This just blew my 1L mind.

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bceagles182
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Re: Still don't get why I shouldn't brief cases

Postby bceagles182 » Wed Aug 24, 2011 11:21 pm

There are two problems with the advice you are soliciting:

1. Different things work for different people, and all people on here can give you is advice based on what worked for them.
2. You don't even know if any of these people giving advice did well.

I graded onto law review, so I'll give you my thoughts, but please do keep in mind #1 (i.e. you ultimately need to figure this out for yourself).

If I were doing it again, I would start out briefing cases and phase it out later in the semester when you must. Briefing will help with any anxiety you have about coldcalling initially and give you a feel for the general layout of a case. When things pick up later in the semester, you won't have time to do everything, and at that point, you should not take time away from other things to continue briefing cases.

Briefing is not, generally, an efficient use of time. With that said, school will be a blur for the first few weeks and you briefs will help to gain your bearings. Of course, even if you do brief, MAKE SURE YOU STILL TAKE GOOD NOTES IN CLASS.

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Re: Still don't get why I shouldn't brief cases

Postby Peace of Mind » Wed Aug 24, 2011 11:49 pm

relevant to my interests :)

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arvcondor
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Re: Still don't get why I shouldn't brief cases

Postby arvcondor » Wed Aug 24, 2011 11:59 pm

^^ Glad to see you're back.

traydeuce wrote:Big response
Thank you for the excellent, thought-out advice.


Would it be fair, then, to say assume that one doesn't need a multi-page brief to accomplish this? Would a few hundred words that encapsulate the crucial aspects/nuances of the case achieve this just as easily and more efficiently?

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Re: Still don't get why I shouldn't brief cases

Postby Naked Dude » Thu Aug 25, 2011 12:08 am

traydeuce wrote:I am of a view opposite to that espoused by the people above. While I stopped formally briefing cases in September of my 1L year, the entirety of my exam prep, more or less, consists of a nuanced understanding of the cases. So yes, stop at book briefing (whatever that means, I don't know what book briefing is - writing notes in your book?), but don't do anything less than that. It's my opinion - admittedly, an unsupported one as I haven't experimented working the other way - that memorizing a bunch of rules in an acontextual fashion is the path to mediocrity. What I do in virtually all of my exams, and it's worked because I'm in the top 1% of Georgetown, is I'll say something like (the following is a paraphrase of an answer on an exam that won me a best exam award - the facts were that an anonymous informant told a cop a teacher would be carrying a gun into the school where he worked in a battered briefcase, and the officer stopped and frisked the teacher):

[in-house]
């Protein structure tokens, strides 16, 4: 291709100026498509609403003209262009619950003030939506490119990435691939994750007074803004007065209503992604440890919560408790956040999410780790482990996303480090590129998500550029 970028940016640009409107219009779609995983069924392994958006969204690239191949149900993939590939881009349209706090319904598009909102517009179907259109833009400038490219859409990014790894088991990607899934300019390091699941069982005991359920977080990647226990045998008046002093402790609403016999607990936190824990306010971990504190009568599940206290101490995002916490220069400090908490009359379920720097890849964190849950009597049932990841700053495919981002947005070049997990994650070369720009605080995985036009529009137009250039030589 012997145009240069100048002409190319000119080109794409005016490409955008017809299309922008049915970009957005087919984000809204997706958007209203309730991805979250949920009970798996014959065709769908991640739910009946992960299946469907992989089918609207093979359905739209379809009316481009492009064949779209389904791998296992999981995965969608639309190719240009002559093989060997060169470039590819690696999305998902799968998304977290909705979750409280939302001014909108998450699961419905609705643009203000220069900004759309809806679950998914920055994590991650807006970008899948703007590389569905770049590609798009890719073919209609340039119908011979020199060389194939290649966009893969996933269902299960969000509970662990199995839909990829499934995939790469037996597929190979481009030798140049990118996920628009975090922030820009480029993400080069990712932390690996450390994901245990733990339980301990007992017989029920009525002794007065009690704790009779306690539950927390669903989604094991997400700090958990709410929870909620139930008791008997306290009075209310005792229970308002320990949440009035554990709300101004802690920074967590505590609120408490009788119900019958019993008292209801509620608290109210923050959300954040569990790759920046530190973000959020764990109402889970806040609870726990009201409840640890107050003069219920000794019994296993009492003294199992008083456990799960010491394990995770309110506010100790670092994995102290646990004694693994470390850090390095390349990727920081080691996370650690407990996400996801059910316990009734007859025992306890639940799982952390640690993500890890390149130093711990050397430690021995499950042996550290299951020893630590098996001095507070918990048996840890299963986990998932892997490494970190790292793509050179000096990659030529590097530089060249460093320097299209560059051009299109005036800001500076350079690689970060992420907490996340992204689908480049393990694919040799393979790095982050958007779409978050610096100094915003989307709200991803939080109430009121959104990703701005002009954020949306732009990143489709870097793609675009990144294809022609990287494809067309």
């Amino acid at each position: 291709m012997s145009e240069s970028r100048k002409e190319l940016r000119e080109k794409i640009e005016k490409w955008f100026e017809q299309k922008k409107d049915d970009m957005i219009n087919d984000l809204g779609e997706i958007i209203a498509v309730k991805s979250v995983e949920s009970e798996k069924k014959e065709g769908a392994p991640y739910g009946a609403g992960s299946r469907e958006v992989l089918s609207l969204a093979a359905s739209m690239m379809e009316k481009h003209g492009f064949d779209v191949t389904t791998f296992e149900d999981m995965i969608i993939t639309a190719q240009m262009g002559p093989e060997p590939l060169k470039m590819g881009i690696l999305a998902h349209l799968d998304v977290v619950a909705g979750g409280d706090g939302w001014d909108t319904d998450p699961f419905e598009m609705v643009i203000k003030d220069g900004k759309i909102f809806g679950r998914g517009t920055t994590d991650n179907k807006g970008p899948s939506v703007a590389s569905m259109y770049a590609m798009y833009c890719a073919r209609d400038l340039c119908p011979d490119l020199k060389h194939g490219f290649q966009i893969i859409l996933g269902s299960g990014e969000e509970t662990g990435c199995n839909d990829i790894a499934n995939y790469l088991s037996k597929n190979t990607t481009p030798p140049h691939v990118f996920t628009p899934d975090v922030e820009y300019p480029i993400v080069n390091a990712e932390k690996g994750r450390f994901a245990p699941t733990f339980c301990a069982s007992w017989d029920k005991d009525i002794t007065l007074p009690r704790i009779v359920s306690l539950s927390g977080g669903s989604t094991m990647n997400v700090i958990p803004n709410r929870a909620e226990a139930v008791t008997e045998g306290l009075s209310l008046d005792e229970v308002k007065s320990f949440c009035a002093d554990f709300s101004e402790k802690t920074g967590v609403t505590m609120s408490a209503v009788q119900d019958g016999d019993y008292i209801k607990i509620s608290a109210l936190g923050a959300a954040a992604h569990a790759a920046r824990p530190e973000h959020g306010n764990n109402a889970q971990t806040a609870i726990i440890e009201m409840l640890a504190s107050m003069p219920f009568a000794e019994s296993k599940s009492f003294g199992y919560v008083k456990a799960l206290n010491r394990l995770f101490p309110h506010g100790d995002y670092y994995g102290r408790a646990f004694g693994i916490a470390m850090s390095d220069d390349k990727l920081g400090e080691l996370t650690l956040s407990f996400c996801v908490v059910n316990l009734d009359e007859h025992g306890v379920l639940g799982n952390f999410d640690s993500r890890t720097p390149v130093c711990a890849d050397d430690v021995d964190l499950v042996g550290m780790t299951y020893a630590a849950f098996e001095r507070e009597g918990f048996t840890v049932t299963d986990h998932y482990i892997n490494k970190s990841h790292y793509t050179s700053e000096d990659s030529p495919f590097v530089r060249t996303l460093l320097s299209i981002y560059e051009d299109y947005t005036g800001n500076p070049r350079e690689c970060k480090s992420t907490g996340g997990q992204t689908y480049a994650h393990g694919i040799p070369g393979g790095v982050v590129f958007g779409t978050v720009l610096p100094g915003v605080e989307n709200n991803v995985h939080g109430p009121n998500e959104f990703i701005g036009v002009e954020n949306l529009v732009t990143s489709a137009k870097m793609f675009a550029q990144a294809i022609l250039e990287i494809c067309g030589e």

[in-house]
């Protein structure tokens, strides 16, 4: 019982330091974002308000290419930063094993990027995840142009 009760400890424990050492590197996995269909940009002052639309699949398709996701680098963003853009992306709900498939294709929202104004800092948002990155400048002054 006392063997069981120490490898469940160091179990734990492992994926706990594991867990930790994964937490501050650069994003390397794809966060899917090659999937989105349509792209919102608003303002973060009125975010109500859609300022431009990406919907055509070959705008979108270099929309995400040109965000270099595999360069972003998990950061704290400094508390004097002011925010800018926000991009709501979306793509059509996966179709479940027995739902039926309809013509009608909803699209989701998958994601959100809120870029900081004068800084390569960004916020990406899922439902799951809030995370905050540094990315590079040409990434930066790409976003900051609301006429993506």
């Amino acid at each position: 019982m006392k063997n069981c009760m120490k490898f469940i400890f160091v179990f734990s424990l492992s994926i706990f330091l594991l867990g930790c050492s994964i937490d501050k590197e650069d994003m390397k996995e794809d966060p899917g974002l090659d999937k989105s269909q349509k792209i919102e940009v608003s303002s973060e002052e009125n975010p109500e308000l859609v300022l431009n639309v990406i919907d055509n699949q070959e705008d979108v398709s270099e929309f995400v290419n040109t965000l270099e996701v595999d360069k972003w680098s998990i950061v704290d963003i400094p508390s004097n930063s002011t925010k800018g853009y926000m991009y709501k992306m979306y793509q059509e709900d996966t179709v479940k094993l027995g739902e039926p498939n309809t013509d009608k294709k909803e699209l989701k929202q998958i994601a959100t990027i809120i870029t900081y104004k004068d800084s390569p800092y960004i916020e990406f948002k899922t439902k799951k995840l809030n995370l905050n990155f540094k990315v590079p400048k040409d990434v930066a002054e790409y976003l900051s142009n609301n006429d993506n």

"in Florida v. J.L. the Court said anonymous tips could only give rise to reasonable suspicion if they're predictive, except in cases of great dangers. [That's the holding, the part that everyone throws onto their outline.] But what did the Court really mean by predictive? Well, they say that saying a guy's going to be on the corner wearing a plaid jacket and carrying a gun at 4:00 is not predictive; the plaid jacket, the Court wrote, only went to identity. What matters is predicting the criminal conduct. So here, in your fact pattern, when you say the informant said Teacher Larry would be carrying a gun in a battered briefcase, that's on the borderline, because in part it's a prediction about criminal conduct, but on the other, Teacher Larry may well just carry a briefcase around every day, so we could just see this as a piece of info about identity, like the plaid shirt. The latter's probably the better view; otherwise, any tip becomes "predictive" if you say someone will be carrying a weapon/contraband in a bag they carry all the time, when all that really shows is that you know they carry that bag. And what about the great dangers exception? Isn't carrying a gun to a school a great danger? Well we know that's not the case, because in J.L., the guy was supposedly carrying a gun, and the Court said that wasn't a great danger. However, just maybe, bringing a gun to a school, rather than a high-crime street corner where everyone's often shooting each other anyway, changes the analysis. But probably not, given that the Court's one example of a great danger is a bomb; the Court seems to be thinking in terms of large acts of terrorism, and guns would bring in a whole lot into the exception. If, however, the informant specifically said Teacher Larry was bringing the gun to school to shoot all his students, that would probably qualify. But a gun, standing alone, doesn't become a great danger just because of where you take it."